Around 600 powerful devices specifically designed for mining bitcoin along with various other cryptocurrencies have been stolen through Icelandic data centers in what has been dubbed the “Big Bitcoin Heist.”
To make a profit, so far criminals have hacked cryptocurrency exchanges, spread mining malware, along with ransomware—along with even kidnapped cryptocurrency investors for ransom along with tried to rob a bitcoin exchange, however at This specific point the greed has reached another level.
The powerful computers are estimated to be worth around $2 million, Associated Press reports, along with are used to generate cryptocurrency of which at the time of This specific writing are worth $11,500 each.
The theft, which took place between late December along with early January, will be one of the biggest series of robberies Iceland has ever experienced, according to law enforcement.
“This specific will be grand theft on a scale unseen before,” said Police Commissioner Olafur Helgi Kjartansson of the southwestern Reykjanes peninsula.
There were four different burglaries (three in December along with one in January) in total of which took place at various locations, two of which went down on the southwestern Reykjanes peninsula.
The thefts, which also included burglary of 600 graphics cards, 100 processors, 100 power supplies, 100 motherboards along with 100 sets of computer memory, were captured on CCTV cameras by Advania, the server company reportedly hit by two of the three thefts.
Although the stolen computers have not yet been found, police arrested 11 suspects as part of the investigation of the incident, one of whom worked as a security guard.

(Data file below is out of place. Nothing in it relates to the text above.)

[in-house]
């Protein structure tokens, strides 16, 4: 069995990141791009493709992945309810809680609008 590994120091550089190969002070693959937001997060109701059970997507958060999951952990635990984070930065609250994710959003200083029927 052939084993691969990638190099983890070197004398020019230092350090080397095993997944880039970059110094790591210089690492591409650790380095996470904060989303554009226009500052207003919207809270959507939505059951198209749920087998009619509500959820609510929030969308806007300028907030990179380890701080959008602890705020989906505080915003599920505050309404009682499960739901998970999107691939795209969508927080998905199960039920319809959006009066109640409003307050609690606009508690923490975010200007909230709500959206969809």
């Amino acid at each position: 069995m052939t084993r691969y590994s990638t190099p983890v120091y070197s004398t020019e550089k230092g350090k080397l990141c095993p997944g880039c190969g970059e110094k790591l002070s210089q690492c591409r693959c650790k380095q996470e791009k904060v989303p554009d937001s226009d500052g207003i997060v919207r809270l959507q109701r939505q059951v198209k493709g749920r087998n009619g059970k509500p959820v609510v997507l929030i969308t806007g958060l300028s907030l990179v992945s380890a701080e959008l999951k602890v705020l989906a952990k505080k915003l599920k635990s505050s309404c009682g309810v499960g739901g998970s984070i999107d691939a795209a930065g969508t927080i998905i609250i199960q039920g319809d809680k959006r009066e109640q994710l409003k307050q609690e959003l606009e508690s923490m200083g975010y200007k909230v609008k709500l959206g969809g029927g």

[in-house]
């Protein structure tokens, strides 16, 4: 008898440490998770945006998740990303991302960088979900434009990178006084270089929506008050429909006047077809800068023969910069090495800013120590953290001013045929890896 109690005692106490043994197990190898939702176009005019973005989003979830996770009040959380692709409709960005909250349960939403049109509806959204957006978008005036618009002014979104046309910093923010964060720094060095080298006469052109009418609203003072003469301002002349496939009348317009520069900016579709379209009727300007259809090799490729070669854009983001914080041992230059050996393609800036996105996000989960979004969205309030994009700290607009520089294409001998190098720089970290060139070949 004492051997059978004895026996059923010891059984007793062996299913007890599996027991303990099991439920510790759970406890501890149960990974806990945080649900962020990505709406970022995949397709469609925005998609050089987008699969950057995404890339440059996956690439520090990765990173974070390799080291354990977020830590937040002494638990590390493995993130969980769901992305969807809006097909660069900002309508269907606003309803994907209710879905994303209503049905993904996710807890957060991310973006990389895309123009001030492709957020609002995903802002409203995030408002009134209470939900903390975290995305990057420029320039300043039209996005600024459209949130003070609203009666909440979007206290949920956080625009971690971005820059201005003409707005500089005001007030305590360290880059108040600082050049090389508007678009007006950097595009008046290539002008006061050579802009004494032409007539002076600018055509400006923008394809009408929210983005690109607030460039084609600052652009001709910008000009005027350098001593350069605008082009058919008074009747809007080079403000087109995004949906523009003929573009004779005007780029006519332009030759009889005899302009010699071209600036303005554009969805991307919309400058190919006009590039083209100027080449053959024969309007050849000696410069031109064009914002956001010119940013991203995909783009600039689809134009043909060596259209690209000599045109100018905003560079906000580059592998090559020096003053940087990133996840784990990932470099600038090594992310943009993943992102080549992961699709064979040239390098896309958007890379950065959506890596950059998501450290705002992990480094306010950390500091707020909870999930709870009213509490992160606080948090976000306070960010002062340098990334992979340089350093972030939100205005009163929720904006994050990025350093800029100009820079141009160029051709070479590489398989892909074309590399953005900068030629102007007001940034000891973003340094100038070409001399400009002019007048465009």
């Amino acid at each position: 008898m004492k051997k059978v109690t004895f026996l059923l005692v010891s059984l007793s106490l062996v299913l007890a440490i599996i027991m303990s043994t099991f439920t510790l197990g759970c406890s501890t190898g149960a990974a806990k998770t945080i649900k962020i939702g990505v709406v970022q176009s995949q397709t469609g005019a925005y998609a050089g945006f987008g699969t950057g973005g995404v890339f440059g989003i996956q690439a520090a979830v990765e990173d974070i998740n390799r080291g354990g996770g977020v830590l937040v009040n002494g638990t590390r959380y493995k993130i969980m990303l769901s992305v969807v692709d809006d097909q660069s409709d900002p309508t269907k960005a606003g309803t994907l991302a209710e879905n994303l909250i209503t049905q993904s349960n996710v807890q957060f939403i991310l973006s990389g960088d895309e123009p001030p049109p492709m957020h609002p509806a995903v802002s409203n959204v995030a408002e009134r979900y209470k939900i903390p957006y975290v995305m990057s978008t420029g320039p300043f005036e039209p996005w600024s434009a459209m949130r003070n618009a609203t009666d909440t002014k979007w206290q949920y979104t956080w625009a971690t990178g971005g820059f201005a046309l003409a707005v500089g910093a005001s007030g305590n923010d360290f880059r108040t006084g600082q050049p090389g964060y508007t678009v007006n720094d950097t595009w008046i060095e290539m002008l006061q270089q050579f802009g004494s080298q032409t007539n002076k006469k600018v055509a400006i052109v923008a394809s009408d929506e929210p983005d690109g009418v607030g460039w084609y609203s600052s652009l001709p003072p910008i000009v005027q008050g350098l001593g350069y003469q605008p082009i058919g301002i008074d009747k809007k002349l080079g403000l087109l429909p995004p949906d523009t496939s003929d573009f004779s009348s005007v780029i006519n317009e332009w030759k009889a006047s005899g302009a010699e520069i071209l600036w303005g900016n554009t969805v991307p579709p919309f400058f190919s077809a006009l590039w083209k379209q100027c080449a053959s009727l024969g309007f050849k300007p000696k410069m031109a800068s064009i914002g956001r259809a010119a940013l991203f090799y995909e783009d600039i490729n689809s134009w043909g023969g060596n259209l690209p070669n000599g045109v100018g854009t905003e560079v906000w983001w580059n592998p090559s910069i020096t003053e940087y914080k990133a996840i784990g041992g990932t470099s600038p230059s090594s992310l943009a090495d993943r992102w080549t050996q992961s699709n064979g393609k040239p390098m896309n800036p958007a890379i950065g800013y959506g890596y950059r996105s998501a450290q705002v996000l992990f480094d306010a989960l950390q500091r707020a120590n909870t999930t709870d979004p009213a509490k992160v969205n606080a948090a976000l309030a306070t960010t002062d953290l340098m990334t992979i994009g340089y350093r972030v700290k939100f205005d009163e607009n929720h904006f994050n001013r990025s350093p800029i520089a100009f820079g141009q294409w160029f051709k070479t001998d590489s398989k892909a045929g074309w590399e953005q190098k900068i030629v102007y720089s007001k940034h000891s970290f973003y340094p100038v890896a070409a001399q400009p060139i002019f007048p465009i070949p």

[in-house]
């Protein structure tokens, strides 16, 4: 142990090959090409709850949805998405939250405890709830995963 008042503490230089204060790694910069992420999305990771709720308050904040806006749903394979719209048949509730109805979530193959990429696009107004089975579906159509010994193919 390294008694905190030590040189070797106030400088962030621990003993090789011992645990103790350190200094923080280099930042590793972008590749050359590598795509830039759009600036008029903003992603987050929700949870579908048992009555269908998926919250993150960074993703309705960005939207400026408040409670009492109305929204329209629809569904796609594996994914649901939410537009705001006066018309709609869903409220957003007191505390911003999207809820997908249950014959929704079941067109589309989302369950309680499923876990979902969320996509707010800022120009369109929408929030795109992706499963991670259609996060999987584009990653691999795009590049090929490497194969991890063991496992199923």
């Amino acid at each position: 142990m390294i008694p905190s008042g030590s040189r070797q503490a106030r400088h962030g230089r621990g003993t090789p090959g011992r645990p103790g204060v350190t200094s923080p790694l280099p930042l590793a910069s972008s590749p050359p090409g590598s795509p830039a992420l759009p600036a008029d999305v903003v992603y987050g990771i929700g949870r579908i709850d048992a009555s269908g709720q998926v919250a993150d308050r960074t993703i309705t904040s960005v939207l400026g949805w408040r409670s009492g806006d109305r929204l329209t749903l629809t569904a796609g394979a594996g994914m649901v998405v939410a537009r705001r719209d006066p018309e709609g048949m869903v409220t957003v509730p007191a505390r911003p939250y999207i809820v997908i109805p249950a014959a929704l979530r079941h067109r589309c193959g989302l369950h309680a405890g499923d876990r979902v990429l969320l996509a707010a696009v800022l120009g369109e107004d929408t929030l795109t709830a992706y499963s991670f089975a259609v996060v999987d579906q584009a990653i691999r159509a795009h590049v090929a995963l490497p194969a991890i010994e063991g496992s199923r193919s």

On Friday, the Reykjanes District Court expressed restraint, releasing nine people on bail along with leaving only two people under arrest.
Iceland will be home to the data centers of several the cryptocurrency mining companies because the mining process will be extremely energy-intensive, along with renewable energy will be cheap there. Almost 100 percent of the power generated from the country comes through renewable sources.
The police are currently tracking high energy consumption areas across Iceland in hopes the thieves will turn the stolen servers on, which could potentially lead them back to the stolen servers’ location.
The authorities are also contacting internet service providers (ISPs), electricians along with storage units, asking them to report any sudden spike in power usage or various other signs the stolen servers had been reconnected.
The police have currently held off through telling the public about the incident for a while, in order not to compromise their investigation.